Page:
How I Keep A Green, Vegan Kitchen

Nov 30, 2011 | Sayward Rebhal

Glass Dharma straws via BonzaiAphrodite.com. Photo: Sayward RebhalDo you know which animal-derived, eco-unfriendly ingredients might be sneaking around in your kitchen cabinets? If the answer is “no,” don’t despair. You’re not alone! Most people are surprised to learn that there might be whey (that’s milk curd runoff) hiding in their paper towels, or tallow (rendered fat) skulking in their hand soap, or lanolin (sheep’s wax) lurking in their upholstery polish.

Animal by-products are a direct result of the factory farming machine, and that’s why ethical and environmentally-minded individuals, regardless of diet or lifestyle, are making the move towards natural, plant-based products.

In my own home, I keep an eco-friendly, cruelty-free kitchen. It took a bit of research and a bit of reconfiguring to get all set up, but now it’s just as easy as vegan pie. Quite a bit cheaper, too! Here’s how I do it:

Green, Vegan Cleaning Products

Things are pretty easy now that entire lines of cleaning products have gone green and vegan. Method comes to mind as the leader of the cruelty-free cleansers, but other popular brands, such as Seventh Generation, are almost entirely animal-free (Seventh Generation automatic dishwasher pacs may contain tallow). These are great options to pick up in a pinch. But the truth is, I prefer to make my own DIY cleansers using simple, natural ingredients. Baking soda, white vinegar, and castile soap can be combined in any number of ways to create some seriously fabulous DIY concoctions.

I use diluted Castile soap for handwashing dishes, and I make Natural Homemade Liquid Dishwasher Detergent, an easy homemade mixture for my dishwasher. I also use vinegar in my dishwasher rinse aid, to disinfect my countertops, and in my “hacked” Swiffer-style mop. For stains that require scouring, such as caked-on stovetop spills, I apply a layer of castile soap, followed by a sprinkling of baking soda, and finished with a spray of vinegar. This is an absolutely fantastic “soft scrub” formula, and it works on almost everything.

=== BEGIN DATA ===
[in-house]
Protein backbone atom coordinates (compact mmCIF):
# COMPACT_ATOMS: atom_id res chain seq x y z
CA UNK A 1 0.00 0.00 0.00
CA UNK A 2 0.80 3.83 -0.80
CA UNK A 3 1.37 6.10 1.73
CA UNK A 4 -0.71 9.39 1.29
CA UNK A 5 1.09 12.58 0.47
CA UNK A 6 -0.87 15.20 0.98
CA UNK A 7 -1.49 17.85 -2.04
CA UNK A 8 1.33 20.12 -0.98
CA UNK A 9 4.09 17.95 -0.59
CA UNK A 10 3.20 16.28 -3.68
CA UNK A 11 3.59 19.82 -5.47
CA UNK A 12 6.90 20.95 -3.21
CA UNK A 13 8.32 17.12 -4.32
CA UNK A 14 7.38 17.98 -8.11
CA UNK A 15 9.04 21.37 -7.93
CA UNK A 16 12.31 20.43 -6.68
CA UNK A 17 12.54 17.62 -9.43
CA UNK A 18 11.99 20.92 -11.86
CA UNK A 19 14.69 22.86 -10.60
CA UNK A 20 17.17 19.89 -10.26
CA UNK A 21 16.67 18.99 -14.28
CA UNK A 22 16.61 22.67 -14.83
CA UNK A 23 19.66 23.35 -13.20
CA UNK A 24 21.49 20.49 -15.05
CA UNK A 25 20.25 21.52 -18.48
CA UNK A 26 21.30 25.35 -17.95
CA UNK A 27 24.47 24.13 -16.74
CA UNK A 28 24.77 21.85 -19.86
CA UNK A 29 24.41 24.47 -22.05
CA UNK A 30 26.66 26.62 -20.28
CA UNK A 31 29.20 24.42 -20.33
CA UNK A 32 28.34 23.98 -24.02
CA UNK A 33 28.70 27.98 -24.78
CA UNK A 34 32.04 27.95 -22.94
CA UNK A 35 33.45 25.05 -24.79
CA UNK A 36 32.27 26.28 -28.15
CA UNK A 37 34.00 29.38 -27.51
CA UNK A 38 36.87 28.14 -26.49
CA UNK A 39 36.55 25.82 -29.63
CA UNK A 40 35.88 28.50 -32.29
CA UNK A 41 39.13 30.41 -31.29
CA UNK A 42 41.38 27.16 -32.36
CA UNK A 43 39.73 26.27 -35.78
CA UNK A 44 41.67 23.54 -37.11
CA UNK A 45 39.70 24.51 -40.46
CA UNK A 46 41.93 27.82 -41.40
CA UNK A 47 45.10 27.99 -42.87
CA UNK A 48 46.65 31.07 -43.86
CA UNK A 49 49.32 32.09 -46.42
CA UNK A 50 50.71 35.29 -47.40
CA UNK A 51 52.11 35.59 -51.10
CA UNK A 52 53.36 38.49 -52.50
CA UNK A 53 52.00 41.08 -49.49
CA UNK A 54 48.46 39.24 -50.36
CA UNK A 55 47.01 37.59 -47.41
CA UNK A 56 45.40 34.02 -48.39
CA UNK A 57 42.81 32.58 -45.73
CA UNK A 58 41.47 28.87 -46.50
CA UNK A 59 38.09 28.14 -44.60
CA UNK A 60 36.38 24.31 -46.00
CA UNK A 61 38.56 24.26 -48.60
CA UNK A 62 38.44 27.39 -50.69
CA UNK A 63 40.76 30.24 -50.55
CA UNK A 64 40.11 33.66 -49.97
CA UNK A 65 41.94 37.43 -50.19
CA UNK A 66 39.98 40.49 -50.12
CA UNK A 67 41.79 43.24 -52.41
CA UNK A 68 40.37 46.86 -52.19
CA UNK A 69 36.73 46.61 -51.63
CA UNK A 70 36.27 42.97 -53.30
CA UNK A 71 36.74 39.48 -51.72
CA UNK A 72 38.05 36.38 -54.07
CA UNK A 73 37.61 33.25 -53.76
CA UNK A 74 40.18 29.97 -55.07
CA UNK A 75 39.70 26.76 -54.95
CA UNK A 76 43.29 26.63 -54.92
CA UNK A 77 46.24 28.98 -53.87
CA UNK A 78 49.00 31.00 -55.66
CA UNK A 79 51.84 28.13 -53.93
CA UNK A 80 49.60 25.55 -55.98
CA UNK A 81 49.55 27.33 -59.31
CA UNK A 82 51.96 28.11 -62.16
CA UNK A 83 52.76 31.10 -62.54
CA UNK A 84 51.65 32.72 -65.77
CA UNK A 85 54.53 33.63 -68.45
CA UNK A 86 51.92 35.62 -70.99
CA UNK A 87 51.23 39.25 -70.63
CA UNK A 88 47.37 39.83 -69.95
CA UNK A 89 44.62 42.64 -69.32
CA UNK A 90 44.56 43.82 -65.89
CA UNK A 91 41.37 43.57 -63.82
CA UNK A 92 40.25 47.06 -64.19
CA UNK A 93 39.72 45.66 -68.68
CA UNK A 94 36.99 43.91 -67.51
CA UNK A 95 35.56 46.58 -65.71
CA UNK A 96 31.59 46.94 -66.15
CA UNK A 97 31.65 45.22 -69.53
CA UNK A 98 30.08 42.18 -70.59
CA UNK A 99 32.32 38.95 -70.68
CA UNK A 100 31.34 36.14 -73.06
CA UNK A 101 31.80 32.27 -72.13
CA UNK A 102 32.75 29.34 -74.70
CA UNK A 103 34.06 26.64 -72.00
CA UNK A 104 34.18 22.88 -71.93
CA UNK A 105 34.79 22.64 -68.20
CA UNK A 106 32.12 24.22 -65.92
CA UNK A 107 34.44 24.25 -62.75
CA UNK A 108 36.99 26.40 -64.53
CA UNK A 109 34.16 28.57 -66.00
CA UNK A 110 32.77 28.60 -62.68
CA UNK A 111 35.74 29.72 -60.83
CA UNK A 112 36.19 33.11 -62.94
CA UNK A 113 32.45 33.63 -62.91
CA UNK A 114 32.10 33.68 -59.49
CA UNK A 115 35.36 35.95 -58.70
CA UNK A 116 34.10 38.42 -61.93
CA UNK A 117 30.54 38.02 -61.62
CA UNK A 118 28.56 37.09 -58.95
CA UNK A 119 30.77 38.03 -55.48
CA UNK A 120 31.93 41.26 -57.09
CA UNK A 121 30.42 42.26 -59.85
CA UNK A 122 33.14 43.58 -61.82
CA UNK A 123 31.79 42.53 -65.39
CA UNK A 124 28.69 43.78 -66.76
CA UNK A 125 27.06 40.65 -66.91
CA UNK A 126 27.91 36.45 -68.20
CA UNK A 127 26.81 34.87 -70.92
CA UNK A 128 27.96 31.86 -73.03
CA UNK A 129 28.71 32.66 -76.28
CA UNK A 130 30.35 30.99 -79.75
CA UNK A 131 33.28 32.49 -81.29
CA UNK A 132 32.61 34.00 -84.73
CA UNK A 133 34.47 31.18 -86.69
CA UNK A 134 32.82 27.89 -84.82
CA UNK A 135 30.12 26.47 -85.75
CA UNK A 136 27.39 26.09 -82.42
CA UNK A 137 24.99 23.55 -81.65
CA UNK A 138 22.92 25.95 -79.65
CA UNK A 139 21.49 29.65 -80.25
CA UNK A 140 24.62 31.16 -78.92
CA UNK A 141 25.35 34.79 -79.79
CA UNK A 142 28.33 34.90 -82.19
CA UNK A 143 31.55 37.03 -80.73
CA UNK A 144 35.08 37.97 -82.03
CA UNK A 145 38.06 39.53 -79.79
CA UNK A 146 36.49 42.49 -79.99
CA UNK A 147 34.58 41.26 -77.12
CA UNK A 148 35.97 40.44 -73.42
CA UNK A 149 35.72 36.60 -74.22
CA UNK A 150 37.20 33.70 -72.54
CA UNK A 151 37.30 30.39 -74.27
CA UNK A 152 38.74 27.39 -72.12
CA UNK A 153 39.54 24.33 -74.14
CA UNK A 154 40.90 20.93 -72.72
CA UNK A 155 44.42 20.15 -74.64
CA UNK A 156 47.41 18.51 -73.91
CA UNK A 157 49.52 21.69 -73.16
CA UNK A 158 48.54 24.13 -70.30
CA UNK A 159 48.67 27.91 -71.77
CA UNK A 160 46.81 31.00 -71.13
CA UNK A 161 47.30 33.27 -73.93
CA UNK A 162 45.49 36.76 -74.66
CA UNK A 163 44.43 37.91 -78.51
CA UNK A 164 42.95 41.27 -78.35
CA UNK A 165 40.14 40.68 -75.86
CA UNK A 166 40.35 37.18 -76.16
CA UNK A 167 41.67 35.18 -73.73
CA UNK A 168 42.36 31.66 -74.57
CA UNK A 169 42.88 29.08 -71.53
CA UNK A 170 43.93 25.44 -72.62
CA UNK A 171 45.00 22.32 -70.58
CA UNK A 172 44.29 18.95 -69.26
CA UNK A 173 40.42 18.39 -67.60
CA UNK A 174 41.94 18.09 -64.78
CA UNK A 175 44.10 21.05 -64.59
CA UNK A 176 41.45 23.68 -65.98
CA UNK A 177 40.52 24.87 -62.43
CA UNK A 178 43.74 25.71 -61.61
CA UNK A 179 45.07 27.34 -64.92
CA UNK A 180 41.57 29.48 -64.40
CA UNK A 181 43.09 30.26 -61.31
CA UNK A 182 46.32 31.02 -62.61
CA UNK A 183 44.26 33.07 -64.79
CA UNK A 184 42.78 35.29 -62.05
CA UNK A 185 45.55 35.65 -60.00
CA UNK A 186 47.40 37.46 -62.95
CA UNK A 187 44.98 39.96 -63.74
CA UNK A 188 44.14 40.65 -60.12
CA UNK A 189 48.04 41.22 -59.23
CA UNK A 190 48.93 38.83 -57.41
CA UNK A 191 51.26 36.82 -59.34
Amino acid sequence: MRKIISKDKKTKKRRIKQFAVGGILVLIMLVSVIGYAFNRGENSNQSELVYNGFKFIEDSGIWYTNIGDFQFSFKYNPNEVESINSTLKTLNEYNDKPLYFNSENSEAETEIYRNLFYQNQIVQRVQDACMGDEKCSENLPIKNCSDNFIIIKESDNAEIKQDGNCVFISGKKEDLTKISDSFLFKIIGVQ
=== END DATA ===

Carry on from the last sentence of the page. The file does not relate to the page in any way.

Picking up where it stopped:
About that mop hack, I picked up one of the spray-and-wipe models a few years back. But instead of buying a new cleaner cartridge full of chemicals, I simply filled the old one up with white vinegar. And instead of buying (and wasting) the disposable pads, I just tore up an old bath towel and fastened it to the mop head instead. Repurposed, reusable, and just as effective!

Replacements for Kitchen Paper Products

Along the same lines, I’ve pretty much banished paper products from my kitchen. I use cloth napkins for mealtimes (much prettier, and a snap to sew – they make great gifts as well!) and have replaced paper towels with cotton rags. “Nasty rags,” made of old bath towels, are for floor spills, doggy accidents, and other dirty work. “Nice rags” are for kitchen counters, dining table cleanup, and other not-so-messy messes. These are store-bought cotton dish towels in fun colors and patterns. Factoring in the energy and water cost of washing cloth towels, they’re still the environmentally prudent choice by a significant margin. But if you’re not quite ready to let go of paper for good (or for your next party), Natural Value and Seventh Generation have you covered with Earth-friendly products.

In fact, Natural Value is a powerhouse in the eco-vegan kitchen. Besides their recycled paper goods, they make trash bags, lunch bags, waxed paper bags, dish sponges, plastic wrap, parchment paper, and freezer bags. All green, all ethical, all vegan.

Aside from Cleaning

Aside from cleaning, there are lots of teeny tiny ways to reduce waste and keep your kitchen cruelty-free. For example, choosing unbleached, recycled paper coffee filters is a great start. But buying a washable, reusable hemp coffee filter is even better! (I use one by Mr. Naturals.) For food prep, Earth Friendly Products makes a great “fruit and veggie wash.” And for meal times, I’ve replaced disposable plastic straws with the ever-so-elegant glass variety, by Glass Dharma. Don’t worry – they’re almost indestructible!

And finally, even though you’ll be saving resources left and right, you’ll still have to do something with that (greatly reduced) garbage. BioBags, Seventh Generation and Natural Value all make for great vegan, eco-friendly waste disposal systems. And hey - don’t forget to recycle!

Sayward Rebhal is a Networx writer. 

Updated April 5, 2018.

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